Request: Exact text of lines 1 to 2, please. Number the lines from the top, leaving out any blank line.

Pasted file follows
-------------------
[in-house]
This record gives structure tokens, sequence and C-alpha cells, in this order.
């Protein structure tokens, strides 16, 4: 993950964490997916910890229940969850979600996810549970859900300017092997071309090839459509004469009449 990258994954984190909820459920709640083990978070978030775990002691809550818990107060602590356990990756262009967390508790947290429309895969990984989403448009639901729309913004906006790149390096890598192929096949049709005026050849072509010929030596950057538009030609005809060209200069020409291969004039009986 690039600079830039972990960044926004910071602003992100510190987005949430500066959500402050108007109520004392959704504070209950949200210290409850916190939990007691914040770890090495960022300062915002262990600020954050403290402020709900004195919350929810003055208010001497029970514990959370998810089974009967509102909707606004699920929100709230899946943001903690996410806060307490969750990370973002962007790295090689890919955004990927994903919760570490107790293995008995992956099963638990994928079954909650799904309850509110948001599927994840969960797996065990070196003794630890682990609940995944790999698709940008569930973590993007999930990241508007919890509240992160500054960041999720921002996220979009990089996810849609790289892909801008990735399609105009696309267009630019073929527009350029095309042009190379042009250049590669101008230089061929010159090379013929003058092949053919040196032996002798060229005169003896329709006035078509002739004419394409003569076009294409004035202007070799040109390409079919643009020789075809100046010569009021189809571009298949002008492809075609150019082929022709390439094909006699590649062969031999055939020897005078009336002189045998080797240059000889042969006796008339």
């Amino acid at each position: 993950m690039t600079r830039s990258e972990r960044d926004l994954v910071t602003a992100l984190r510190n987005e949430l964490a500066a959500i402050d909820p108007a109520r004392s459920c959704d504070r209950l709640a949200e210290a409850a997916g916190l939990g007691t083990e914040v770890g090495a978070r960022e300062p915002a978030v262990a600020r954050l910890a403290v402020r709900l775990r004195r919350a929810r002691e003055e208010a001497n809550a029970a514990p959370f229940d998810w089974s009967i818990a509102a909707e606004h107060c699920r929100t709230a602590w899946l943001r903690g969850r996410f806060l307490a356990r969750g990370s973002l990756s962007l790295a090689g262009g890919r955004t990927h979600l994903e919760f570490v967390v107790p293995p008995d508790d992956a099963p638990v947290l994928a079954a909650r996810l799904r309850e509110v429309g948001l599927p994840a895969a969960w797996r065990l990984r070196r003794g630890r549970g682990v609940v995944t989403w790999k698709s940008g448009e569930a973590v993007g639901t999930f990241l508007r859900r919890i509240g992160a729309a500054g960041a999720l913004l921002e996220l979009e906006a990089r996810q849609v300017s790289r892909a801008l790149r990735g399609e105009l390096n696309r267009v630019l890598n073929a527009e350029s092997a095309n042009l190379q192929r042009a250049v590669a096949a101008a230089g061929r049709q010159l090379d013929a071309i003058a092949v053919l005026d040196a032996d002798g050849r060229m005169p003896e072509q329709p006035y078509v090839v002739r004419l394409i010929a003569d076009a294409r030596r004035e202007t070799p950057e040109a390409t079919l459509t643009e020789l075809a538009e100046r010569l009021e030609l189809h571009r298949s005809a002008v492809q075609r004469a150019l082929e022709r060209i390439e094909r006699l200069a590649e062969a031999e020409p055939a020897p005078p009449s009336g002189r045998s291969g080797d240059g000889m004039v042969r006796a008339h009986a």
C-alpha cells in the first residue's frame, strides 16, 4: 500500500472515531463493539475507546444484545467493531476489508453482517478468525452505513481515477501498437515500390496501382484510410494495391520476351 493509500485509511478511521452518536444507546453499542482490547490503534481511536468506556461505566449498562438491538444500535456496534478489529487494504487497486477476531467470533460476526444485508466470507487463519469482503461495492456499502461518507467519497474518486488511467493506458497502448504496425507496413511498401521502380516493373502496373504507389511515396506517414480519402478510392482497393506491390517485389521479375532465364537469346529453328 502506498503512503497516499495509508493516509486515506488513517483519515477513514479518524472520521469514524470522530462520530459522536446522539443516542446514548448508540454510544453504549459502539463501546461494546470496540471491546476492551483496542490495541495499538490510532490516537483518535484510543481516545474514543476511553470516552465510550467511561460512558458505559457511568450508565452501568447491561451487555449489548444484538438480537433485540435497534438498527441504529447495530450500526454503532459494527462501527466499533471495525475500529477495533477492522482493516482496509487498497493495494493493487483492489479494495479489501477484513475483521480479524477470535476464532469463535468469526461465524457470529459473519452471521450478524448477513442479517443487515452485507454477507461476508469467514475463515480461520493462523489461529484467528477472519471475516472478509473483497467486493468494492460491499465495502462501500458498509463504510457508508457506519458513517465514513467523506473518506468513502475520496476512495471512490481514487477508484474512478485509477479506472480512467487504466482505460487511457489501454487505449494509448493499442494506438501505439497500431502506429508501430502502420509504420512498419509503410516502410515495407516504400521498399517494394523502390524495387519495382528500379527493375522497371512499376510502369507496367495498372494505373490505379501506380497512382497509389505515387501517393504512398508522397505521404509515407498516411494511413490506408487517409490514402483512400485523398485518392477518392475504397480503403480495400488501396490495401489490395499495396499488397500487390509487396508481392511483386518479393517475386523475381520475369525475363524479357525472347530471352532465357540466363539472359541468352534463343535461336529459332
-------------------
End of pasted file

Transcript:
[in-house]
This record gives structure tokens, sequence and C-alpha cells, in this order.